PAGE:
One Albemarle supervisor wants Charlottesville to make sure the system works by getting the city involved in the planning stages. U.S. 29 crosses into Charlottesville at Hydraulic Road.
“Obviously, a system which incorporated both [sides] of Route 29, I think, would operate in a superior way to a system which stops at the county line,” said Supervisor Dennis S. Rooker.
Last week, officials from Charlottesville, Albemarle and the Virginia Department of Transportation attended a briefing on the InSync Adaptive Traffic Management System.
The product from Rhythm Engineering uses cameras and hardware at every intersection to optimize traffic signals on primary roads and side streets in real time.
Each intersection communicates with adjacent ones, resulting in the system directing the flow of traffic efficiently under changing conditions. Cooperation across jurisdictions will be necessary in order for it to work on U.S. 29.
“I love it when local cities, counties and states work closely together,” said Mark Sullivant, the Southeast Regional Manager for Rhythm Engineering. “I think it’s a really good thing, and I know it doesn’t always go that way, but it’s nice to see it.”
Sullivant said that each intersection would cost $30,000 for their hardware, with an additional $5,000 to cover communications equipment and installation costs.
Angela Tucker, development services manager for the city, estimated 13 intersections within the city would be equipped with the technology. Rooker followed suit and said more than 20 signals would be equipped within the county.
While the exact number of signals is not yet known, a 27-signal system might cost about $945,000.
The system would need to be approved by the Virginia Department of Transportation. At the briefing, Rooker said Albemarle had applied for more than $1 million in revenue-sharing funds from VDOT to pay for the project.
During its meeting last week, Charlottesville‘s City Council discussed the InSync system and had a preliminary discussion on how to pay for it.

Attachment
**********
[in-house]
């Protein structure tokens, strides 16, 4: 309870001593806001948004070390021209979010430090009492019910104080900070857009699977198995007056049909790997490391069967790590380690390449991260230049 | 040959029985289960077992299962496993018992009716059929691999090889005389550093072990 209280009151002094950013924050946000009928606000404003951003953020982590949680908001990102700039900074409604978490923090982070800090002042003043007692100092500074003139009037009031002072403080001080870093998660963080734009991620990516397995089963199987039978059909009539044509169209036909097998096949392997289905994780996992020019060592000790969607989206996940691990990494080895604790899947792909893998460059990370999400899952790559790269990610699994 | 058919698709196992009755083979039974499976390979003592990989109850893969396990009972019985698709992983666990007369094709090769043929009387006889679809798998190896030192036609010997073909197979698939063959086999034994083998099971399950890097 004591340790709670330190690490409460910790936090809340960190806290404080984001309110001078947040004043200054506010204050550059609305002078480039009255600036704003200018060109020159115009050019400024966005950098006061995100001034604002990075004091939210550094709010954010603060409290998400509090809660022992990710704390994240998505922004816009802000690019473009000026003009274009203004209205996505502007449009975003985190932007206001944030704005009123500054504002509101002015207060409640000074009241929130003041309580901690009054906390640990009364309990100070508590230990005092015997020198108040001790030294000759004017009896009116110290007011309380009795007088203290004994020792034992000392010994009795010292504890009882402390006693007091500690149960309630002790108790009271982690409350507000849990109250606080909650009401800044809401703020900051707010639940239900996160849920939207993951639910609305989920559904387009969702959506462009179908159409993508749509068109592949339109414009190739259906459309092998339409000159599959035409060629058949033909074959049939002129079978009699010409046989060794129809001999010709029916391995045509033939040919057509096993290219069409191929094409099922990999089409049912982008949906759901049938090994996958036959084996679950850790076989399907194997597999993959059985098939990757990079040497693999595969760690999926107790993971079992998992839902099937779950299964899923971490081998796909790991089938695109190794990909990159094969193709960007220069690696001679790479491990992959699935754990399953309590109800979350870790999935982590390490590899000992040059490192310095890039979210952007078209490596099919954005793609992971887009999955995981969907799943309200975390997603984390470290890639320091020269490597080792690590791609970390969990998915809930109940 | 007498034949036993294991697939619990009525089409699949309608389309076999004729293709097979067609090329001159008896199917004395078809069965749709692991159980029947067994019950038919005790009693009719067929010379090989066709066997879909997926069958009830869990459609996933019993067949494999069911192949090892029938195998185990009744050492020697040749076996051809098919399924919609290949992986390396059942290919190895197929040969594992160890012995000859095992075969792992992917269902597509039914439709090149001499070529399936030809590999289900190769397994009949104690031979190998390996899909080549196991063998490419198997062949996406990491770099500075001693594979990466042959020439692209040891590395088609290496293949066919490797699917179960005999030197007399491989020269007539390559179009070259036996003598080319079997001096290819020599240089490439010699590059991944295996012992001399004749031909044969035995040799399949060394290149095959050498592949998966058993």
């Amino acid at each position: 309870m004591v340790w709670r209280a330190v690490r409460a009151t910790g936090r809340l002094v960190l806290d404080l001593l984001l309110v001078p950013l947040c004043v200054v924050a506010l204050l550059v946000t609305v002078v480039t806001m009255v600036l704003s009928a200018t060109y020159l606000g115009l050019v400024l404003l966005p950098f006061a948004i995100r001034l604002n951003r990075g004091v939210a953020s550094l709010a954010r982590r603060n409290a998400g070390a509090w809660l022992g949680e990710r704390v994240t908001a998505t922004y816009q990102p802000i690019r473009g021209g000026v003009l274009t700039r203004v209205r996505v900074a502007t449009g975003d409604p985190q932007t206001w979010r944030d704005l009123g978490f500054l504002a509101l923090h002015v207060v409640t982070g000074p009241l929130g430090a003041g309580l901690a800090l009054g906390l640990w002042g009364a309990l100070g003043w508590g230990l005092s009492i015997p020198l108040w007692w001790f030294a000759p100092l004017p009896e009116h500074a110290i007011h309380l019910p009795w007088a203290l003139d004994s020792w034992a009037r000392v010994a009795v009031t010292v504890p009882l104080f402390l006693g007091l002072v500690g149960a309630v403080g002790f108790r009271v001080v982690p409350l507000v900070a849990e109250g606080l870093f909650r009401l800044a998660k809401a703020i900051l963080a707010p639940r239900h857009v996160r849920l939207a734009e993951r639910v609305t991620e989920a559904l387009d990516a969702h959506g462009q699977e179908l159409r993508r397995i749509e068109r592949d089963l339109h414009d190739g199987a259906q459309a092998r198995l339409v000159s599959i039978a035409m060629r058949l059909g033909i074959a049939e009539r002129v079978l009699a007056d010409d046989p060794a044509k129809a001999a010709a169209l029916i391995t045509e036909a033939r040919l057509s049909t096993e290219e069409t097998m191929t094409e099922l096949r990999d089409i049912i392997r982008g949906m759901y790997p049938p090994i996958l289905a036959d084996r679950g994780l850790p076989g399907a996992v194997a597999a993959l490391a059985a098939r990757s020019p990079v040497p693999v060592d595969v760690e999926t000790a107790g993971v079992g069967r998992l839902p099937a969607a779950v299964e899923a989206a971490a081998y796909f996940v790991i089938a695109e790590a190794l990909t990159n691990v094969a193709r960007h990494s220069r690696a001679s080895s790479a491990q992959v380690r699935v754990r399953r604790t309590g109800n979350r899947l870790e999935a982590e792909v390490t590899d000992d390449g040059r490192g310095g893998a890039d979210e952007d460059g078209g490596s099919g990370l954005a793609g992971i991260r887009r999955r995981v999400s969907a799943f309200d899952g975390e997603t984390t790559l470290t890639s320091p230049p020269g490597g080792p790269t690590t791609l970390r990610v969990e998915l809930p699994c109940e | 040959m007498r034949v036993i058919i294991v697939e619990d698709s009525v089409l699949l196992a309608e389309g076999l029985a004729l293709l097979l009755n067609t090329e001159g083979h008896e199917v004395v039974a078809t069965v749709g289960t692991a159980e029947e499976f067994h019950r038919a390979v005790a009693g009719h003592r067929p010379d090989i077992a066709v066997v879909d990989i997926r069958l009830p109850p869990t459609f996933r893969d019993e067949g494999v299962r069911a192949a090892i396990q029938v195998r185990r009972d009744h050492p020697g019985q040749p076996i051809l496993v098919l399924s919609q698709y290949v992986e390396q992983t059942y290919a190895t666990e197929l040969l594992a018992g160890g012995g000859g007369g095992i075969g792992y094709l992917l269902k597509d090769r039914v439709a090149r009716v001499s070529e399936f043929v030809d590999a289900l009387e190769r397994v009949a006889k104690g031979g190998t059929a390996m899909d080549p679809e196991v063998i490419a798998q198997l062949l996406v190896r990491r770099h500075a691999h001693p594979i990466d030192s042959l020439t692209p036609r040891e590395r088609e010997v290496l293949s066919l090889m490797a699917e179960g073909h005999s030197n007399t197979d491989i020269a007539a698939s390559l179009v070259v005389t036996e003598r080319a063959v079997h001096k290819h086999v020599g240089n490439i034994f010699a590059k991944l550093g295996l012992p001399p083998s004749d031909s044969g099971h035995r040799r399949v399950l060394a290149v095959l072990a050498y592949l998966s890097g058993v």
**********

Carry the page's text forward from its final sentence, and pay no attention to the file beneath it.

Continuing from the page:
The city might be asked to fund installations at intersections of U.S. 29 and Emmet Street down to either Arlington Boulevard or Ivy Road, as well as the Hydraulic Road intersection.
“I don’t know where we would find $500,000 just kind of randomly in a budget we have already approved for the year,” said Councilor Kristin Szakos.
Despite the budgetary reservations, councilors expressed interest in the idea and also cited the need for further analysis of the overall impacts along the U.S. 29 corridor.
“I’m very interested in the idea,” said Szakos. “I think it would help businesses along there, I think it would help residents.”
Councilor Kathy Galvin asked staff to study the positive impacts on business.
“It’s only anecdotal right now,” she said.
“I would be hesitant to try to make a decision about it at our next meeting or anytime soon without any sort of idea about where that money would come from,” Galvin added.
Rooker noted at the briefing that VDOT and the city can spend much greater sums on simple sidewalk and utility relocation projects, but those projects would not move as many people.
“We just finished Georgetown Road and that was a $3 million project for about a mile of new sidewalk,” Rooker said. “So, when you look at the comparison, we’re talking about a system that can do so many things for the movement of traffic in comparison to the cost that we incur elsewhere for very small projects.”
One councilor said the money could be well spent.
“I’m probably preaching to the choir here but it’s a shame, because these are exactly the kinds of things we should be doing instead of spending $300 million on a new bypass,” Councilor Dave Norris said, referring to the Western Bypass of U.S. 29.